Road construction and housing have been hot topics in the area lately, with the West Lake Drive plans and affordable housing being slim pickings in the area.
The City Administrator Kelcey Klemm says the first phase of redoing the strip won’t really begin until 2019. A study is just finishing up, and community members are hotly debating some of the plans, namely the plan to eliminate the VFW campground.
“There’s people who like it and people who don’t like it,” he said.
More timely concerns include the wastewater treatment plant and projects at the airport.
Klemm said people will begin to see movement over at the wastewater plant on Willow Street in the coming weeks, and they should expect some slower movement through that area, traffic-wise.
The total cost of the project will be $34 million, $1.5 million under bid, and it will take a good 2.5 years to complete.
As for the airport construction, they have already broken ground out there to make a new, 5,200-foot runway and taxi extension. That project will cost $18 million and the majority (90 percent) is funded by federal dollars; another five percent will come from the Minnesota Department of Transportation; and the final five percent will come from a local match.
Two smaller projects that will see progress this year are the Hartland Trail extension, which will hopefully reach Acorn Lake by the end of the year, and the Long Lake Utilities extension, which will bring city utilities to the northeast stretch of the houses on the lake, a $3.6 million project.
As for the final stretch of the Heartland Trail, the jaunt that will run from Acorn Lake into Frazee, that will have to wait until 2019. Klemm says there have been some issues with the route.
“This project has sometimes been painfully slow, but the good news is we have the funding to do it,” said Klemm.
2019 will also see a Randolph Road project as well as some reconstruction near West Avenue and Willow Street.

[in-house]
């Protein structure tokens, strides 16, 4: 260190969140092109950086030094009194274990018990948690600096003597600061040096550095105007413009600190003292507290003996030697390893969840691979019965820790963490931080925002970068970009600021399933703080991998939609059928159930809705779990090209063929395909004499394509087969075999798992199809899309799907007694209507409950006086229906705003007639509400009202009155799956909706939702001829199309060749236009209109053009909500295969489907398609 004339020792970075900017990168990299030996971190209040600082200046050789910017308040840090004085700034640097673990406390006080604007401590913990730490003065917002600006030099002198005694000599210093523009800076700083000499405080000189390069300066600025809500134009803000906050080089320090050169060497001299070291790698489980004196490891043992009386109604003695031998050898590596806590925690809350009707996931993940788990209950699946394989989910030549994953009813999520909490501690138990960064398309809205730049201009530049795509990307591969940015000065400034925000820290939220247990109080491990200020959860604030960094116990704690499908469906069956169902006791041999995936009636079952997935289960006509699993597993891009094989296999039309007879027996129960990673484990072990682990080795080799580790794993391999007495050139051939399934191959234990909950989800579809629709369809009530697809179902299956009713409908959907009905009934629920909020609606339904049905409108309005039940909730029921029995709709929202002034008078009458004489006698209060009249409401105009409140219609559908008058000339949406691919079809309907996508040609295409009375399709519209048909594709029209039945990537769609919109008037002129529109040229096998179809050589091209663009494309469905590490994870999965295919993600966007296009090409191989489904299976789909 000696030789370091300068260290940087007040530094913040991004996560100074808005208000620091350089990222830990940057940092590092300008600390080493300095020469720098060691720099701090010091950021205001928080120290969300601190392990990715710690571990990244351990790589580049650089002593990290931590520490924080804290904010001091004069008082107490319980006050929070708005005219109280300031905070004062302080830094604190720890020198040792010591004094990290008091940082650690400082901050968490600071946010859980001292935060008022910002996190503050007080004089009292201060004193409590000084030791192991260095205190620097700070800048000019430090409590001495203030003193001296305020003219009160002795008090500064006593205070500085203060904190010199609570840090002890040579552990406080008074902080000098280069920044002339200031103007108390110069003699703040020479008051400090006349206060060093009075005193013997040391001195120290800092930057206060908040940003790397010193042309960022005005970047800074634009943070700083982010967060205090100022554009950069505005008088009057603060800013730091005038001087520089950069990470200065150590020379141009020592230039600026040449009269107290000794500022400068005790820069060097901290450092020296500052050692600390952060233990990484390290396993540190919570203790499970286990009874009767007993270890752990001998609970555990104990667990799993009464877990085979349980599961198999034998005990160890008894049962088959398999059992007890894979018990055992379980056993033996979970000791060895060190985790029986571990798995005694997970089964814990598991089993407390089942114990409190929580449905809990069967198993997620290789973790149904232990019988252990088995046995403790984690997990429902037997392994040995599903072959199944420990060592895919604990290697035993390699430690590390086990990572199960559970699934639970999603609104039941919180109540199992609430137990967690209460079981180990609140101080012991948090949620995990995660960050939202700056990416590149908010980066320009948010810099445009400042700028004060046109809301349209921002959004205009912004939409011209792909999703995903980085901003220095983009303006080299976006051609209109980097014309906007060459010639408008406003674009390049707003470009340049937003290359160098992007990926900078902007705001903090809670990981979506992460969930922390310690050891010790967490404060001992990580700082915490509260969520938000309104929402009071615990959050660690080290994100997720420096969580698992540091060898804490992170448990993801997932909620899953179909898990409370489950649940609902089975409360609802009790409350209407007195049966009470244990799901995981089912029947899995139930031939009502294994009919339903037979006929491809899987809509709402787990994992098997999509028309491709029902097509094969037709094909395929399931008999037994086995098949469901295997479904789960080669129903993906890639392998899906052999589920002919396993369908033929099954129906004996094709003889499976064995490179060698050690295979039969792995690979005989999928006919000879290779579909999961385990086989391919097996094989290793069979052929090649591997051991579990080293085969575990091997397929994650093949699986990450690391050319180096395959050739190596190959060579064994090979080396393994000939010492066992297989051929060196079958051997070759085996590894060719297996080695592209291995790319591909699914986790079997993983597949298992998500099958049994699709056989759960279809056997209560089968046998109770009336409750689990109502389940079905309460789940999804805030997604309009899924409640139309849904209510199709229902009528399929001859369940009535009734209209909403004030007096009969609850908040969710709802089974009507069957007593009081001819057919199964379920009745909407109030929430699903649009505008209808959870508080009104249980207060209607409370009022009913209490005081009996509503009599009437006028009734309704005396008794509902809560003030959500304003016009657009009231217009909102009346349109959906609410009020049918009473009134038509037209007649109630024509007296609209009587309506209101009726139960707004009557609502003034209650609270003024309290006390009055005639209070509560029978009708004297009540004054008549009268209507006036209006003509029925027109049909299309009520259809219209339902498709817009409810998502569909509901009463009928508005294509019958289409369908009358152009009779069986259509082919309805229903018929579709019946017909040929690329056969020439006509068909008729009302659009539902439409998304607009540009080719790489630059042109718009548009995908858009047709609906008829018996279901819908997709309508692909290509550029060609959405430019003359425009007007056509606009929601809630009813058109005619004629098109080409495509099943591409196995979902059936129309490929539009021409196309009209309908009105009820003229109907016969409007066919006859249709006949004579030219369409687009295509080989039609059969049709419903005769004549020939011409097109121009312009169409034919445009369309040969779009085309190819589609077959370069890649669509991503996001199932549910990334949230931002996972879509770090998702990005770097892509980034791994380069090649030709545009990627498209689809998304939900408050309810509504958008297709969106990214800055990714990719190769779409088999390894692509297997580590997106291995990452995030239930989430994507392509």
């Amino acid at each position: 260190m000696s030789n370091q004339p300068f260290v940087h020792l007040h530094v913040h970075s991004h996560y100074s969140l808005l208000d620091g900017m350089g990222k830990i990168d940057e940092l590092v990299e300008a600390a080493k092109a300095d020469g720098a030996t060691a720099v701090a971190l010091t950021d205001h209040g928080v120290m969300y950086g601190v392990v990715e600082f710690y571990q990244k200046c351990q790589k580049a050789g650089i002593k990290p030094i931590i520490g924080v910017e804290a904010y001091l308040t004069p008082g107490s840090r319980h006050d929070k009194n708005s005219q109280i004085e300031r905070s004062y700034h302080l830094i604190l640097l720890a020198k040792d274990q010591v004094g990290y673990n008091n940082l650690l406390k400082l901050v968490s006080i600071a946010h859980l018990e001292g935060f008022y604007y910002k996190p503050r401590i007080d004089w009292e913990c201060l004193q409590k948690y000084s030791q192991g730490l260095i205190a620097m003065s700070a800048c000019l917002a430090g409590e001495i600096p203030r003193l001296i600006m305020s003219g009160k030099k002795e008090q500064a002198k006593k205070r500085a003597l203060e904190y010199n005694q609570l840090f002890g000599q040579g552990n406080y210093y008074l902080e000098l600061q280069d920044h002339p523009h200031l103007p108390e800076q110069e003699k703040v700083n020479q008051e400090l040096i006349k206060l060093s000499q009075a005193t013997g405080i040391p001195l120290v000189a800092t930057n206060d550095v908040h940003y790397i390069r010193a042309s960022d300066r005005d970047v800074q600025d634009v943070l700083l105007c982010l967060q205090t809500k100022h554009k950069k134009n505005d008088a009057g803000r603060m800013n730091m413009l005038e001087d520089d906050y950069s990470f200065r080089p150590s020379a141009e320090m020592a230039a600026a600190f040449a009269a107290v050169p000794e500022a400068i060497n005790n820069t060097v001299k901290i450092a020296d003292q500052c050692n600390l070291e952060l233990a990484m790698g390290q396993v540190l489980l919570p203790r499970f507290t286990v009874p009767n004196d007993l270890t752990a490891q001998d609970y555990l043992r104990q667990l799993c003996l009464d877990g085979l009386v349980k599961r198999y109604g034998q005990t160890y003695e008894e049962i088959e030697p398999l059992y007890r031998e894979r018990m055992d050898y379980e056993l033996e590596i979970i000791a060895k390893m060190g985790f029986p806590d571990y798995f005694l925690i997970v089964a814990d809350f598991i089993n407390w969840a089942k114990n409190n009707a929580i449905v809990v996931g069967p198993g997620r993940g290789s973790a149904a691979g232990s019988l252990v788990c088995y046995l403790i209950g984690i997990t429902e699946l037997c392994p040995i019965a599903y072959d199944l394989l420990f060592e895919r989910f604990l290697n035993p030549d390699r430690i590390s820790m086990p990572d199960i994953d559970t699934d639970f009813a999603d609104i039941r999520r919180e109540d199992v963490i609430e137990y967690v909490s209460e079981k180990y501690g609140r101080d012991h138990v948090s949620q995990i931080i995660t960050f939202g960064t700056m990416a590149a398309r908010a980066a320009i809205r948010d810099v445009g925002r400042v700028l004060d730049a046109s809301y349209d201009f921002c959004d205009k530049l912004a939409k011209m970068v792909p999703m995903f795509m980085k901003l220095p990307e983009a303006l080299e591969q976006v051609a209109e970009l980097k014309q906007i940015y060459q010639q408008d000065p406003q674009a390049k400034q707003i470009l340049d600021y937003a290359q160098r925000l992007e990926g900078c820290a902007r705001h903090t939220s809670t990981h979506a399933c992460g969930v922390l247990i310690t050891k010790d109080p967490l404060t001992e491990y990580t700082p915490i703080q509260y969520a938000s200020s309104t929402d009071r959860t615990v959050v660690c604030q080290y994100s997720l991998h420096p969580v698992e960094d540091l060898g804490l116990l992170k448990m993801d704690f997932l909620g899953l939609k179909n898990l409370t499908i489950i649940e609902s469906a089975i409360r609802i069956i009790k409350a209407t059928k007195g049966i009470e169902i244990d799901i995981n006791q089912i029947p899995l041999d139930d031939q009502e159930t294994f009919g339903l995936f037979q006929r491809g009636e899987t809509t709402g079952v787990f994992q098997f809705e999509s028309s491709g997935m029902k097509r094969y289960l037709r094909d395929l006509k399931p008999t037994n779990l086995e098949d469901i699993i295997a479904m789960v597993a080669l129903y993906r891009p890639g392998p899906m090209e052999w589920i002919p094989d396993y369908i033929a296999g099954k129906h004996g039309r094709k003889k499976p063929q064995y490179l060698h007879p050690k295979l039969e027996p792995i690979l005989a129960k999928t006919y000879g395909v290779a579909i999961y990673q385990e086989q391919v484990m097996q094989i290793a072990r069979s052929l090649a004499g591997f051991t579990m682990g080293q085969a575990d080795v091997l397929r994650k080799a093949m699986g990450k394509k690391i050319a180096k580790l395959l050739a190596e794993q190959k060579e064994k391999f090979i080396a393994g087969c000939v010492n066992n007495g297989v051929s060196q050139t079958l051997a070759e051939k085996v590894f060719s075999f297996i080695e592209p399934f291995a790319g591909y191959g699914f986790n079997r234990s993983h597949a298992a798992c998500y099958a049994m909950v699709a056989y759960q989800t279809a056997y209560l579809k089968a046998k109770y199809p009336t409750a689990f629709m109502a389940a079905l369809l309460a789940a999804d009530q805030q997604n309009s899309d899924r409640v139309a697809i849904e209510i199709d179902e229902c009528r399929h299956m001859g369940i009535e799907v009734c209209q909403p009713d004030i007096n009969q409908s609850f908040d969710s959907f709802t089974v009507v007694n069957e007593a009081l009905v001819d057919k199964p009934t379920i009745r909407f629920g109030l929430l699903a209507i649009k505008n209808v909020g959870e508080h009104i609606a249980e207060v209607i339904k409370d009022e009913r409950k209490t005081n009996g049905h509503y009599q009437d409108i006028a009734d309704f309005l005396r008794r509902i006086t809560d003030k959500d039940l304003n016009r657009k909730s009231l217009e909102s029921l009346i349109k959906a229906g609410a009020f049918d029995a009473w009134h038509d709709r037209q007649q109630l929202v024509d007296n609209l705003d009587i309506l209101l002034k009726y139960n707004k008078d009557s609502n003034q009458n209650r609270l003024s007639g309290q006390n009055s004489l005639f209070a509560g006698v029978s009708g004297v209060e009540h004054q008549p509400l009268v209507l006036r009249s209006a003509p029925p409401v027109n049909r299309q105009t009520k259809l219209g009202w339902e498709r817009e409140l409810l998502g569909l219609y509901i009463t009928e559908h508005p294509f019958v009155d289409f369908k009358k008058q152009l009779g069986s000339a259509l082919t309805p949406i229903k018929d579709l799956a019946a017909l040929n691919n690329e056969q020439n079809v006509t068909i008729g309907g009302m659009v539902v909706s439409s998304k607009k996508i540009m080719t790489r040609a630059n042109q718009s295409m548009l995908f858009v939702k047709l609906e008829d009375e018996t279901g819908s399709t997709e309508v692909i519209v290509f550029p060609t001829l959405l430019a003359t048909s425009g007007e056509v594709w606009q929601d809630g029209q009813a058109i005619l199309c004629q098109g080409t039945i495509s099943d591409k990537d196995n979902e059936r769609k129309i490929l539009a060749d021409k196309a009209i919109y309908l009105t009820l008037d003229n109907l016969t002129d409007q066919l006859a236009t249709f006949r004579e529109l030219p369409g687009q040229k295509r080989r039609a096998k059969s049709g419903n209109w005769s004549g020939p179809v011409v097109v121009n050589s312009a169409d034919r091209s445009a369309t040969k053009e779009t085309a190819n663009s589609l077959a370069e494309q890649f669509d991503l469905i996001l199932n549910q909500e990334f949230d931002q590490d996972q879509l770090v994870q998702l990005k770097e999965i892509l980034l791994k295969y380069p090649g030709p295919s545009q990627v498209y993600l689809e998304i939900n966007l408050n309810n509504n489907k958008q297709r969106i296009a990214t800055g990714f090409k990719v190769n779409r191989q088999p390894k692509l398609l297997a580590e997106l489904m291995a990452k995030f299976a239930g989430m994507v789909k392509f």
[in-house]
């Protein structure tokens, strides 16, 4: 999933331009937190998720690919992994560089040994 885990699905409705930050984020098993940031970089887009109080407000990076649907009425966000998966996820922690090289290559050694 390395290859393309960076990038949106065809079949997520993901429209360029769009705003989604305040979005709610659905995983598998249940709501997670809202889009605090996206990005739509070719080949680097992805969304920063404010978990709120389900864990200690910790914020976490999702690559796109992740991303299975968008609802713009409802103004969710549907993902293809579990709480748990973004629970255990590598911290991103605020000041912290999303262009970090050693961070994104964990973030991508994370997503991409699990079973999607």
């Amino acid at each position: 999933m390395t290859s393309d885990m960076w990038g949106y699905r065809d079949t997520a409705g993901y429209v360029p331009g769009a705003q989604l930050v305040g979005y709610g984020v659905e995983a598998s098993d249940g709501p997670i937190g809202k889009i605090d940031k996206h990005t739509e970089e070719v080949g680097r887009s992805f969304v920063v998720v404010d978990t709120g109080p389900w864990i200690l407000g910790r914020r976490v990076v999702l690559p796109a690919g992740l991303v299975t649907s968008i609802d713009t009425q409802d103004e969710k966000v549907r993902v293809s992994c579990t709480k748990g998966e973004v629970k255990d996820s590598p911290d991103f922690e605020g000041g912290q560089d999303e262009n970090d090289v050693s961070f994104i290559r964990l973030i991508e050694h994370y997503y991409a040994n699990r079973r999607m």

The new jail is another project that is underway. Becker County Sheriff Todd Glander announced they’re hoping for a Dec. 1 opening.
The Boys and Girls Club also has news: March 16 will be the open house for the old building, and their budget for the new, “community-use facility,” has gone up. They now have a goal of raising $6.5 million to erect the building.
As for building houses in the community, there’s certainly a need. Kari Holmstrom, executive director of the Detroit Lakes Housing Redevelopment Authority, said the results of a new housing study showed a need for all types of housing in the community, particularly for about 100 to 120 more rental units in the market.
“We found in the city of Detroit Lakes that the annual growth is approximately 115 people or 62 households a year,” said Holmstrom.
Then cost was another issue altogether.
“More than 53 percent of our renters have this cost burden and are paying substantially more than 30 percent of their income to housing,” she said, adding, “and this problem is distributed across all age groups.”
Holmstrom says 600 homeowners in the area also reported a housing-cost burden, and a majority of the reporting homeowners had incomes below $35,000 a year.
A housing shortage and cost burden feeds into poverty, which breeds health issues. According to Karen Crabtree, a manager of social services and community health at Essentia Health in Detroit Lakes, “In order to address community health, we need a movement.”
Out of 87 counties in Minnesota, Becker County is ranked 73rd for health outcomes.
“We have a lot of opportunity to do better,” said Crabtree. “Smoking, adult obesity, our rates are really high.”
And some of the worst statistics are centered around children, she said.
“Our child abuse and neglect rate and children out-of-home rate is twice the rate of the state,” said Crabtree, adding that 61 percent of girls and 42 percent of boys in Becker County have symptoms of depression by eleventh grade.
To combat some of these issues, Becker County Energize is pushing a Tobacco 21 initiative. They are also working on a Becker County Health Map, which will make it easier to see the health amenities (hiking trails, biking trails, etc.) Becker County has to offer, and they’re working on a volunteer initiative.
A Homelessness Forum is also scheduled for March 25.
While the bones of the city need a little love, tourism is still hot and bringing in the big bucks, particularly after the construction of the ice palace this winter.
Last year, lodging taxes took in $237,000, but it’s too early to see the impact of this year’s ice palace.
“We really don’t know” the full impact, said one of the palace coordinators Amy Stearns.
Stearns said their best guess was that the economic impact of the palace was around $350,000.
“Most likely, it’s double that, but that’s our most conservative estimate,” she said.
As for next year, the plan is to do something along the ice harvesting spectrum, though probably not a palace.
“Something might be happening next year…maybe,” said Sterns. “It all depends on you guys. If something is to happen next year, we need more people. We need different people.”